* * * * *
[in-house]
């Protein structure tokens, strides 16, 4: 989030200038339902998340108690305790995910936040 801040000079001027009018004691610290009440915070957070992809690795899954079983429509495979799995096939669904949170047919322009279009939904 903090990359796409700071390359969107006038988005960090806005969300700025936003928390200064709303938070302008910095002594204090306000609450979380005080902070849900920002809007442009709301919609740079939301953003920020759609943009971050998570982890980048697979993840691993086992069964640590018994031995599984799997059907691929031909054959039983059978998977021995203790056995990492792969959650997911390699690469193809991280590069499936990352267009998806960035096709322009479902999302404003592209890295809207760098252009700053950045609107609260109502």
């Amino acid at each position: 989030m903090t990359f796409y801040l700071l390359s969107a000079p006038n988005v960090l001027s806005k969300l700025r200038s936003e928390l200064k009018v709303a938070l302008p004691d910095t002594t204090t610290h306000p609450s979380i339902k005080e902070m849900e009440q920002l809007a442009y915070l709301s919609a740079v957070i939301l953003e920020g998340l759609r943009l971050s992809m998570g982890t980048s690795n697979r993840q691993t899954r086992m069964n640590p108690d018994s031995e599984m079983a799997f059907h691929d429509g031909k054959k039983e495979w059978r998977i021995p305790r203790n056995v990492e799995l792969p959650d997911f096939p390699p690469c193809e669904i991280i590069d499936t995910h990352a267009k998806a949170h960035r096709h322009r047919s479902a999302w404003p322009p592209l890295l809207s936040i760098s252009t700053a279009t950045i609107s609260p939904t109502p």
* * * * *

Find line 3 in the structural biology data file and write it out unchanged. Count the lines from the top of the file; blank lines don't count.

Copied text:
């Amino acid at each position: 989030m903090t990359f796409y801040l700071l390359s969107a000079p006038n988005v960090l001027s806005k969300l700025r200038s936003e928390l200064k009018v709303a938070l302008p004691d910095t002594t204090t610290h306000p609450s979380i339902k005080e902070m849900e009440q920002l809007a442009y915070l709301s919609a740079v957070i939301l953003e920020g998340l759609r943009l971050s992809m998570g982890t980048s690795n697979r993840q691993t899954r086992m069964n640590p108690d018994s031995e599984m079983a799997f059907h691929d429509g031909k054959k039983e495979w059978r998977i021995p305790r203790n056995v990492e799995l792969p959650d997911f096939p390699p690469c193809e669904i991280i590069d499936t995910h990352a267009k998806a949170h960035r096709h322009r047919s479902a999302w404003p322009p592209l890295l809207s936040i760098s252009t700053a279009t950045i609107s609260p939904t109502p």